The prevalence of cardiovascular disease among women living with HIV

Those who have HIV have 1.5 to 2 times the risk of having a heart attack or stroke as those who do not. Picture: Miguel Á. Padriñán/Pexels

Those who have HIV have 1.5 to 2 times the risk of having a heart attack or stroke as those who do not. Picture: Miguel Á. Padriñán/Pexels

Published Jun 11, 2023


The cardiovascular system, which transports oxygen and nutrients to every part of your body and removes waste from it, is made up of your heart, blood arteries, and blood itself.

A variety of illnesses that have an impact on the heart and circulation are categorised as cardiovascular disease. These include heart attack, deep vein thrombosis, stroke, and coronary heart disease (the silent killer).

According to the Heart and Stroke Foundation, plaque formation inside the blood vessels (known as the coronary arteries) that transport blood to the heart is what causes heart disease.

Plaque, a waxy substance seen in the blood, is composed of fat, cholesterol, calcium, and other elements. Over time, coronary artery plaque accumulation (also known as atherosclerosis) restricts blood flow to the heart, which can result in angina or a heart attack.

Because of advancements in medical science, having HIV is no longer a fatal disease but a treatable condition.

According to a study by WebMD, those who have HIV have 1.5 to 2 times the risk of having a heart attack or stroke than those who do not.

This is true even if you use antiretroviral medication (ART) to keep your viral load low and don't have any conditions like diabetes that increase your risk of developing heart disease.

Studies suggest that this can be connected to your white blood cell count. Your immune system is supported by your white blood cells. Infection is fought by a type of white blood cell known as a CD4 (or CD4+) T cell.

A heart attack increases your risk if you don't have enough CD4 cells, according to studies. Another type of white blood cell that kills virus-infected cells is the CD8 cell. Atherosclerosis, which is a major factor in strokes, is more likely to develop in your arteries if your CD4 and CD8 cell counts are out of balance.

Obesity and hypertension increase the risk of cardiovascular disease (CVD) among women of childbearing age who are HIV-positive, especially in settings with inadequate resources.

Due to this worry, Dr Sherika Hanley, a family medicine specialist and lecturer at UKZN, decided to conduct a quasi-experimental PhD study at two clinics in the Umlazi Township in eThekwini.

The study evaluated how well routine screening and lifestyle change treatments reduced CVD risk variables in South African women with HIV.

Hanley served as the primary site investigator for the PROMOTE prospective observational trial, which was financed by US PEPFAR and carried out across four African nations to evaluate long-term outcomes for women with HIV.

Although the majority of patients had undergone successful treatment for HIV, the research site had a high prevalence of obesity. Studies at the time, mostly from high-income nations, revealed an association between HIV and CVD.

“My PhD thesis was motivated by the dearth of data from low- and middle-income nations,” she claimed.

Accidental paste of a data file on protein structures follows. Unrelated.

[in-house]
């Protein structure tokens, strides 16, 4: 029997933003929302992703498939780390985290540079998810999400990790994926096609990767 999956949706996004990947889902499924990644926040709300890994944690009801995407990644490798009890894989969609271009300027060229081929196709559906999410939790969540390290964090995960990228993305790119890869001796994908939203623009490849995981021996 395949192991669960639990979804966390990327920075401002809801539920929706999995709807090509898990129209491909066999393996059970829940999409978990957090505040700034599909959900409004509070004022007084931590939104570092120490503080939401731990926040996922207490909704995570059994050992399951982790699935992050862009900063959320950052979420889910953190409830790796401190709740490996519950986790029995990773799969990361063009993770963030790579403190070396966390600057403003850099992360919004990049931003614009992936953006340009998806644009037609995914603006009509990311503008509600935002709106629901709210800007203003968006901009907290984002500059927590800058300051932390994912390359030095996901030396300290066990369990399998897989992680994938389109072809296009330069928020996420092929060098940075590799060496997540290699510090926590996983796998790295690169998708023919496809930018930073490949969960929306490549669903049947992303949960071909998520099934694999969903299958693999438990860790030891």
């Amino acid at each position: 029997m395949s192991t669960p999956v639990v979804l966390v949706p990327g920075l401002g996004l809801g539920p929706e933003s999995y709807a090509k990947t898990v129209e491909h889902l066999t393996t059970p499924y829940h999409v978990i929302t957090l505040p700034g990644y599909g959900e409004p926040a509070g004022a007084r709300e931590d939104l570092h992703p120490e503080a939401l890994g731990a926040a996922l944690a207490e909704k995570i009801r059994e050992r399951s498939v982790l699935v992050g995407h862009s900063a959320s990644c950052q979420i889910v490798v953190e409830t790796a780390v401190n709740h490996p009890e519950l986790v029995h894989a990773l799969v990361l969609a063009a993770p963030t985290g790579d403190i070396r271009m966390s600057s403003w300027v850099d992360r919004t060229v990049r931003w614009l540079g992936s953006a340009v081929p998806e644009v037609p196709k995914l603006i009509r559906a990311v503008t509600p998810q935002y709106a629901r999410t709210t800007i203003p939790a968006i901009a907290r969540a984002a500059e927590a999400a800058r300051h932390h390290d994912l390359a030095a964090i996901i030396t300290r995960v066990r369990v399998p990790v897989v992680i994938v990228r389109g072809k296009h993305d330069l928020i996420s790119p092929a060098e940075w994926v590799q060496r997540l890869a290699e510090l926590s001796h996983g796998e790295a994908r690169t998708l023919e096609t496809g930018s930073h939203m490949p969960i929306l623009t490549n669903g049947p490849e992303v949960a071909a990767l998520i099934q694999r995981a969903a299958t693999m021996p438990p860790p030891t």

Her research, which was co-supervised by Professors Daya Moodley and Mergan Naidoo, revealed that the study population, who ranged in age from 18 to 49, had a significant prevalence of metabolic syndrome, obesity, and abnormal HDL levels along with poor lifestyle habits.

Her intervention increased food choices, physical activity, blood glucose, and high-density lipoprotein (HDL) levels, illuminating the potential advantages of frequent lifestyle adjustment and monitoring for CVD risk factors in HIV-positive women.

In a statement, Hanley said that the study's intervention had not been successful in reducing obesity, a problem that still exists in places with limited resources like South Africa, particularly among women. In the era of dolutegravir (antiretroviral drug), interventions need to be person-centred, sustainable, and with thorough monitoring of CVD risk.

She will give an oral presentation on the results of her PhD at the international Aids conference in Brisbane, Australia, in July of this year. Her objective is to use the research, education, and experience she has already gained to position herself as a leader and resource in the field of chronic multi-morbidity, particularly with regard to HIV and non-communicable diseases in settings with low resources.

She aspires to address significant research issues related to person-centred health service delivery for people with chronic multi-morbidity and to broaden my clinical research experience to include implementation science in order to close the gaps between policy and research implementation.

HIV can make it more difficult to treat the conditions that increase your risk of having a heart attack or stroke. For instance, the statin drug class that doctors recommend for high cholesterol (which increases the likelihood that you will have plaque in your blood vessels) may interfere with medications you are already taking to treat HIV.

Additionally, even if your blood vessels appear inflamed if you have HIV, your levels of bad cholesterol (LDL) may appear normal. Doctors are currently attempting to understand how HIV status may impact therapy and recovery in other conditions, such as heart failure and stroke.

It's crucial to discuss all prescriptions and drugs you take, as well as your medical history, with your doctor. This covers dietary supplements and illegal drugs.